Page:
Marginal Cost of fund-based Lending Rate (MCLR) is the minimum interest rate below which a bank cannot lend to its customers, other than in cases of special exceptions that are approved by the Reserve Bank of India (RBI).
It is an internal benchmark rate that a bank or lender will refer to before deciding an interest rate. The MCLR system replaced the 'base rate' system on 1 April 2016. The system takes into consideration the additional cost of arranging every extra rupee for the loan applicant.
How is MCLR calculated?
The MCLR is based on a range of elements in order to not restrict the use of the tool. The four major elements include:
1. Tenure premium: The MCLR is different for different tenures as the cost of lending to will vary as per the tenure of the loan. The higher the tenure, the higher the risk associated with it, and to cover this risk the lender will shift the burden to the borrower by charging a premium. This premium is known as tenure premium.
Ideally, there will be uniformity in the tenure premium irrespective of the class of loan or borrower.
2. Operating Cost: This is the cost the lender incurs to raise the funds to provide as a loan. They will not only include the costs recovered from services charges but those simply associated with the product, that is, the loan.
3. Marginal Cost of Funds: This element includes Marginal Cost of Borrowing and Return on Networth. Marginal Cost of Borrowing, in simple words, is the interest paid by the banks to its customers that make deposits and the rate of interest the bank pays to the RBI for money borrowed. These are weighed into the MCF in a 92:8 ratio where the weightage of marginal cost of borrowing is 92 percent and that of the return on net worth is 8 percent.
4. Negative Carry on account of CRR: CRR or Cash Reserve Ratio is a proportion of the bank's fund that banks in India are supposed to submit to the RBI in form of liquid cash, mandatorily. It is accounted for negatively as this money cannot be used by the bank to make any income and does not earn interest.
Difference between the Base Rate and MCLR
Base rate was first introduced by the RBI in 2010 and later replaced by the MCLR in April 2016.
The reason to make the transition was the transparency that MCLR provides when compared to the base rate which comprises of lesser components.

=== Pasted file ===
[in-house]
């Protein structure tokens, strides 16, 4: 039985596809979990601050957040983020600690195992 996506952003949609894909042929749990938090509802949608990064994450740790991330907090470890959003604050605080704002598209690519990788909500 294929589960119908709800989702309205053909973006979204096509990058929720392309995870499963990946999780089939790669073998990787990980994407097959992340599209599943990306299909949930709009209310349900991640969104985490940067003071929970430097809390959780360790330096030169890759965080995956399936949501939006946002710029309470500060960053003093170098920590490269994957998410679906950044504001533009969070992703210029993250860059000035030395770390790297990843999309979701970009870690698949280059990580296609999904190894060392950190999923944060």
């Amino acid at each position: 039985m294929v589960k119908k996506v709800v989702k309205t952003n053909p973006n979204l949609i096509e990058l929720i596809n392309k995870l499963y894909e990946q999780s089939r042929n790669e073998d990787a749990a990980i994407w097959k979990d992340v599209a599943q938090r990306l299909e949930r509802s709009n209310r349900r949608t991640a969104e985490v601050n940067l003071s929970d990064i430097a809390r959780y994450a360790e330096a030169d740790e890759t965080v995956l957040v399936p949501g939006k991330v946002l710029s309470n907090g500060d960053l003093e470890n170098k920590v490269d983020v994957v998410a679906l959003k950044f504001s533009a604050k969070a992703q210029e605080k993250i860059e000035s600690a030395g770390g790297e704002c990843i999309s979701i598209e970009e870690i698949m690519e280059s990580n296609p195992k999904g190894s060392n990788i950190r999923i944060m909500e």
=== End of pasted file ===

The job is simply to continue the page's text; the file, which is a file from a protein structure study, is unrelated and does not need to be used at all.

- With a wider range of unique elements like those mentioned above, MCLR is more inclusive.
- Unlike MCLR, base rate did not include tenure premium which allows banks to charge a higher interest rate on loans that are long-term.
- The marginal cost of funds, which MCLR is largely based on, includes repo rate, which was not used in arriving at a base rate. Repo rate is the rate charged by RBI to commercial banks when they borrow funds from the central bank. This rate is decided by the central bank based on the status of the country's economy. Former RBI governor Dr. Raghuram Rajan suggested the MCLR strategy so that the change in repo rate (which is decided by the Monetary Policy Commitee every quarter) is reflected in the interest rates at which banks lend. This way the customers can benefit from the change in a faster and direct manner.
- The base rate on the other hand was not sensitive to the changes in monetary policies (repo rate). It was based on cost of funds, operating expenses, CRR and rate of return.
- Base rate was set by the RBI and MCLR is set by the banks themselves based on their business strategy. This means that borrowers can benefit for competitive interest rates and get loans at a cheaper rate.
There are existing loans that are based on the Base Rate (loans sanctioned till 31 March 2010) and Benchmark Prime Lending Rates (loans sanctioned till 30 June 2010) and will remain the same till repayment or renewal. However, these borrowers have the choice to link their loans to MCLR at mutually agreed terms with the lender.